From the Bishop: Thanksgiving

an excerpt from article, How’s your fig tree?
published in the October Edition of the Rupert’s Land News
written by The Right Reverend Donald  Phillips, Bishop of Rupert’s land 

The Power of Thanksgiving

At the time we celebrate Harvest Thanksgiving in our Churches, even if we’re university students, chartered accountants, sales clerks, teachers, stay-at-home parents or politicians, we can bring a pumpkin, a jar of preserves, some corn stalks or a few pounds of potatoes to decorate our worship space, and still l  see ourselves, symbolically, thanking God for our lives and for all of the people and things in our lives for which we feel blessed.

But what do we do when we have hardship?

But what do we do when we have hardship?
What does the person who has recently lost their job do?  What about those who have just lost a parent or spouse, or even one of their children? What happens when one looks at their life and sees mostly difficulties, worries, and threatening circumstances for which they, definitely, are not thankful?

In the Old Testament there is a small piece of writing attributed to the prophet Habakkuk which addresses the dark and threatening times for the people of Israel and Judah in the 7th and 6th centuries BCE. After it describes the perilous existence of the people it closes with these words, “Though the fig tree does not blossom, and no fruit is on the vines; though the produce of the olive fails, and fields yield no food; though the flock is cut off from the fold, and there is no herd in the stalls, yet will I rejoice in the Lord; I will exult in the God of my salvation.”  What is this speaker claiming? It seems totally absurd! They are strongly asserting that even if there is no evidence of things for which to give thanks, they will resolutely continue to offer thanksgiving to God – the source of their life.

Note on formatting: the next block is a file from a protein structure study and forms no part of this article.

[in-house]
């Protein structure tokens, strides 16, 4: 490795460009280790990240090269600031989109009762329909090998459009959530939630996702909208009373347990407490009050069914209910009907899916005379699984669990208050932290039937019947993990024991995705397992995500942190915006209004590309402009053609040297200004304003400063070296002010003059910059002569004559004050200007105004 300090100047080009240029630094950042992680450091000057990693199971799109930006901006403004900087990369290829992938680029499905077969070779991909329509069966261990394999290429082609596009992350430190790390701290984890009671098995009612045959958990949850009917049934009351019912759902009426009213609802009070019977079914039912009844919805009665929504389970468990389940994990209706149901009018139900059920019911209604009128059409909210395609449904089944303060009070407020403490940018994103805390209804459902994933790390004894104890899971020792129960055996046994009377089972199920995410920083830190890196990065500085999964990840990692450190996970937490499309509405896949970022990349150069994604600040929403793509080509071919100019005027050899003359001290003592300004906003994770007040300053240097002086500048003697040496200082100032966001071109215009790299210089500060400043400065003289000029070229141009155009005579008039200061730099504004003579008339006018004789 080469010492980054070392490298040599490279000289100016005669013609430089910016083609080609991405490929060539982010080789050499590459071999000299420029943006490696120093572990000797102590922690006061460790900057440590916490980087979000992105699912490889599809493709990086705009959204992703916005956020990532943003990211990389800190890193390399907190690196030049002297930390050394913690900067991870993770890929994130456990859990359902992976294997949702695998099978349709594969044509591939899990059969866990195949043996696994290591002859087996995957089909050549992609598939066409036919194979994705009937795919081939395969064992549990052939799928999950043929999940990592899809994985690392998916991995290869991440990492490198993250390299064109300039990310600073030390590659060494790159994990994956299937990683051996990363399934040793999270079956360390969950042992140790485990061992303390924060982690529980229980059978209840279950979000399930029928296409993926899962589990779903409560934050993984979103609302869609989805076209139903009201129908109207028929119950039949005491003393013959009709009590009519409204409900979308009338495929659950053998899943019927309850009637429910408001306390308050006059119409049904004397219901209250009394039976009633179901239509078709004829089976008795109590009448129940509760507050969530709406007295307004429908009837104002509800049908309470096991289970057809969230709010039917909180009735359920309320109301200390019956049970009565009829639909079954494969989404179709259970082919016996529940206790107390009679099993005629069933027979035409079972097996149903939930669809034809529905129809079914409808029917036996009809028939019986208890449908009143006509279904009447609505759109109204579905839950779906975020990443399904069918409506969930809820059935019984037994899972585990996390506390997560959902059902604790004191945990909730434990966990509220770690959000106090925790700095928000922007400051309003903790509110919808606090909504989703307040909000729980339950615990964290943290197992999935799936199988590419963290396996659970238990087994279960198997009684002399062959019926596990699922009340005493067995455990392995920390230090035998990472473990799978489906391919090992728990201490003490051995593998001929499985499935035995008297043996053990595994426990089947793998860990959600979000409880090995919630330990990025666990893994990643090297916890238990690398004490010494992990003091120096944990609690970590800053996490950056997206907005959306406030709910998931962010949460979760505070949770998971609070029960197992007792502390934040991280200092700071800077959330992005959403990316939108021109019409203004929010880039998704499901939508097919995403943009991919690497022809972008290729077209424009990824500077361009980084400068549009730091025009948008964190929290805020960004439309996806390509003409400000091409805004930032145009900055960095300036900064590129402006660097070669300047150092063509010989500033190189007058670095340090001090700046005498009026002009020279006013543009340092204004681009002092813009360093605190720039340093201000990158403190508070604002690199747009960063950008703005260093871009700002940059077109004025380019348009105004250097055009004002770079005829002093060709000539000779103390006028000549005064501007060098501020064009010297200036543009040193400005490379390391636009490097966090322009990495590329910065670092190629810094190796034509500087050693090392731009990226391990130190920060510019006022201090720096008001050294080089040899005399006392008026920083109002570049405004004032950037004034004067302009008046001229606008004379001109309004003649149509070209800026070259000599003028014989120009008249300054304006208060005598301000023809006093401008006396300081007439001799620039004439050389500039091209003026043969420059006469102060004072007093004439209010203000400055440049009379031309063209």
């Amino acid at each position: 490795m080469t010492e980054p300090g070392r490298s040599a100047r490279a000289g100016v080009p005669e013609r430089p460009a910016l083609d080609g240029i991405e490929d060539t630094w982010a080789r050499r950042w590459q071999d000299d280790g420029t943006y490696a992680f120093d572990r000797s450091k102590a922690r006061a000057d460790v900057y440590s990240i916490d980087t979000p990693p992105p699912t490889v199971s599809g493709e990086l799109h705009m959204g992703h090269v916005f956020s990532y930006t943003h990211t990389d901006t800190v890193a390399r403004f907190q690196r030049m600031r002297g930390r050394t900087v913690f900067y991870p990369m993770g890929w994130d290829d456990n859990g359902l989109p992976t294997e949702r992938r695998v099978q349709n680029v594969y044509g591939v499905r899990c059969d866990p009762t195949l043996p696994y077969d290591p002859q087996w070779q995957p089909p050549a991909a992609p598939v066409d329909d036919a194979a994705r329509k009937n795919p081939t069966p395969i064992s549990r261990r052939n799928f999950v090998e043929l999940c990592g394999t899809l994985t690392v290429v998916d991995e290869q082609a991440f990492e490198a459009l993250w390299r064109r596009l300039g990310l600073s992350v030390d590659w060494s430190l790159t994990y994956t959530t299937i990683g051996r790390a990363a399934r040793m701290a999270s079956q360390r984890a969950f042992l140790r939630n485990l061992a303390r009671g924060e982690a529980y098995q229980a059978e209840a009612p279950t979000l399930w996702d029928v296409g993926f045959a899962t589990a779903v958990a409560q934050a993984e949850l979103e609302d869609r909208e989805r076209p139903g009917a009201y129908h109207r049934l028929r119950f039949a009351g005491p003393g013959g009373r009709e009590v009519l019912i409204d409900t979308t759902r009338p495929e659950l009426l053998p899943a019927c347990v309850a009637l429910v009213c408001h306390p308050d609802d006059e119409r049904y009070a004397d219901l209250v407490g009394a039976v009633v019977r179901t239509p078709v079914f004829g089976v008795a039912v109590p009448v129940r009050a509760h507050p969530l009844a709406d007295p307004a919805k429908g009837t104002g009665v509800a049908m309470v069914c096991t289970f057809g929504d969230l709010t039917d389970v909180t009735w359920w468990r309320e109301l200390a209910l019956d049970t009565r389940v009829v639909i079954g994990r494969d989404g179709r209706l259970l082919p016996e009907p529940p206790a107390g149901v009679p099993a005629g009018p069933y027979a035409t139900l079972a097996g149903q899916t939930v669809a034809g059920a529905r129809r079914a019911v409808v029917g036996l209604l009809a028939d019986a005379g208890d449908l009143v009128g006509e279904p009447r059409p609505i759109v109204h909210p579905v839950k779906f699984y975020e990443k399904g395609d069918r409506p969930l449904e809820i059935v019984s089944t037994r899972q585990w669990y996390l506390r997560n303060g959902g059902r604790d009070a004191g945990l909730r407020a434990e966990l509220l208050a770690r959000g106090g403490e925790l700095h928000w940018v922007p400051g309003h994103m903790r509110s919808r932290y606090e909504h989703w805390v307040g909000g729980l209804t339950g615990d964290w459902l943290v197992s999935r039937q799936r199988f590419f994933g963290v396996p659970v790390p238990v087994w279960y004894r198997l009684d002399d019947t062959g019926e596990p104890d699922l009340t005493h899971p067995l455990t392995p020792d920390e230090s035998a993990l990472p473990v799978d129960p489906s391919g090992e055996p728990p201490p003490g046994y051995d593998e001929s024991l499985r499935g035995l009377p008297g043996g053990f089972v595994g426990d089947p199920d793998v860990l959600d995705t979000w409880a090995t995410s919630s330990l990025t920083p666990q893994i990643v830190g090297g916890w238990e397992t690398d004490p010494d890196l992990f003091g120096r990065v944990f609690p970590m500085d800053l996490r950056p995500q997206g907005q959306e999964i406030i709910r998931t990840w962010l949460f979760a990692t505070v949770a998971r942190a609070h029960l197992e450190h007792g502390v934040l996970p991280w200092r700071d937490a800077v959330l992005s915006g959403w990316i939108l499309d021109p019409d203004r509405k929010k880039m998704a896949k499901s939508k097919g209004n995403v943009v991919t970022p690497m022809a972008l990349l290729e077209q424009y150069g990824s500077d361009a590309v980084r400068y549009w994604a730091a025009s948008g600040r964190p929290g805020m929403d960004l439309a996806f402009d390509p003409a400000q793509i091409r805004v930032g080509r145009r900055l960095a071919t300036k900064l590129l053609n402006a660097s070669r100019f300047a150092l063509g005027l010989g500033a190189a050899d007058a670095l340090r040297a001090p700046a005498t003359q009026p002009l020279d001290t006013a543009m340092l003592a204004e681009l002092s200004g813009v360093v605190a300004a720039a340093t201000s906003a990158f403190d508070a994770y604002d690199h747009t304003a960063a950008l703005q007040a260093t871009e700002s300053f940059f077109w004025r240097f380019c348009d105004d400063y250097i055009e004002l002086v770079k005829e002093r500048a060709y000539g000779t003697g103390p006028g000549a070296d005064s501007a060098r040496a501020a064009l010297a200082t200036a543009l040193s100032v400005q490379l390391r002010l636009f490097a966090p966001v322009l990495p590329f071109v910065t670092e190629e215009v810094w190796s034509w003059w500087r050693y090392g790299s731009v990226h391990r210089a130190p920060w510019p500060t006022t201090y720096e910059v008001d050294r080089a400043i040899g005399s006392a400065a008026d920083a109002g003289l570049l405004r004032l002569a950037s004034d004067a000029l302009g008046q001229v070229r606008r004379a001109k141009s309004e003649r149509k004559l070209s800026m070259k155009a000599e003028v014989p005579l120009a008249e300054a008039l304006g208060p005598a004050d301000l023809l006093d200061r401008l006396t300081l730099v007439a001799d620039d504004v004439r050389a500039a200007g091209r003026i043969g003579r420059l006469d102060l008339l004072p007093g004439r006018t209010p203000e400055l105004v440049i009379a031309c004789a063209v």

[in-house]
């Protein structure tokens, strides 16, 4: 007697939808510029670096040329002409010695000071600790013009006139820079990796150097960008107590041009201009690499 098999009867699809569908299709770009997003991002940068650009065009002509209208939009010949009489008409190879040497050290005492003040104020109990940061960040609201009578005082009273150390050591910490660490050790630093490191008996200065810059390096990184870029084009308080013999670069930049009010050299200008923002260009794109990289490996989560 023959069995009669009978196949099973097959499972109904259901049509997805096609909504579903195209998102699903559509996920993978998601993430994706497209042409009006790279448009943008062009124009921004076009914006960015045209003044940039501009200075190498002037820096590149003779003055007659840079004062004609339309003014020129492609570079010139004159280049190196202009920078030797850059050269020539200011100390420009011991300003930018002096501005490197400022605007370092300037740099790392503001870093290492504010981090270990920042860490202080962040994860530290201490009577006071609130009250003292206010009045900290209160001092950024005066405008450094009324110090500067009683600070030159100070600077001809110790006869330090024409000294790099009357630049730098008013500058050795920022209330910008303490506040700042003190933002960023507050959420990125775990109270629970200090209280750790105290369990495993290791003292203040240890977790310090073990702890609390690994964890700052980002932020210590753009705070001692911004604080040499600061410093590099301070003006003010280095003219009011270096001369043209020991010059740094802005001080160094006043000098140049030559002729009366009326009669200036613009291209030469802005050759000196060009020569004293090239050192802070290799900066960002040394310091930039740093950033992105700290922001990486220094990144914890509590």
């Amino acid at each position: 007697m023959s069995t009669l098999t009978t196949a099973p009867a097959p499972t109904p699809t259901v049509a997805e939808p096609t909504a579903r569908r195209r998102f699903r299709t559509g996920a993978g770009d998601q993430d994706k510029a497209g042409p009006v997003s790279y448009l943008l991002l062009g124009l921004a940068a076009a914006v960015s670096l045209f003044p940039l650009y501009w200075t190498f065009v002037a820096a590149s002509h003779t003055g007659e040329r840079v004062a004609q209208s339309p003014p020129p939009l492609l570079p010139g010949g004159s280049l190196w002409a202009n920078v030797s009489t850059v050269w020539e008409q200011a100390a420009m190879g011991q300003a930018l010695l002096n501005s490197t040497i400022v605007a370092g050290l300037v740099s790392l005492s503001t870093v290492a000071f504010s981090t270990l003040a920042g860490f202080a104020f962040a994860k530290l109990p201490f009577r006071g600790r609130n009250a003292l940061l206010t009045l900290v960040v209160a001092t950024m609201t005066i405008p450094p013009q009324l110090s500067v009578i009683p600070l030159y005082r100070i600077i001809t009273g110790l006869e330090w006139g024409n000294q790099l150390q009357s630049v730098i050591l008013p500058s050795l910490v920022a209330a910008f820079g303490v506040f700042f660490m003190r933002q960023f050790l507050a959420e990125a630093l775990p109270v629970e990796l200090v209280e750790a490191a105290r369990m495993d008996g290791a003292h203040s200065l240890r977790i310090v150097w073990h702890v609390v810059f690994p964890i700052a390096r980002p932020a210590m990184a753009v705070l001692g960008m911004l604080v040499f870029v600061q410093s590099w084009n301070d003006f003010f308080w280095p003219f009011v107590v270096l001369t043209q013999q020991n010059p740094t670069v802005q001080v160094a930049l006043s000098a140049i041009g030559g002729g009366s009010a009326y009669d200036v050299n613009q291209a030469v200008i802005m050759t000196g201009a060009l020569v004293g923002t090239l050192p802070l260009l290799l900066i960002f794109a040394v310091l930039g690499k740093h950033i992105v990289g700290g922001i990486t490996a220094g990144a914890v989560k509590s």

Is this a kind of fundamental denial – a self-imposed blindness toward reality in the hopes that this kind of attitude might serve as a “painkiller” to help them cope? Or, as some people of faith actually claim, are they holding on to a faint hope that if they just thank the Supreme Being vigorously enough that One will intervene and bring some changes to the fortunes of their lives – turn their situation around for the better?

They refuse to be discouraged by what they are experiencing,
God’s providence will ultimately prevail –
regardless of their present circumstances.

I don’t believe this is what the prophet is proclaiming.  Instead, the speaker of these words is reaching into the depths of their loving knowledge, trust and faith in the God who loves and saves them.  And with that trusting faith, they are able to look under, over and beyond their present circumstances and realize that ultimately they belong to God and that this world does too. Even in their present hardship, God is present and giving them life. They refuse to be discouraged by what they are experiencing, and in their resolute insistence on the goodness of God, they are asserting that God and God’s providence will ultimately prevail – regardless of their present circumstances.

Therein lies the power of thanksgiving.  This is the spiritual life we are to be cultivating whether or not our “fig trees” have done well!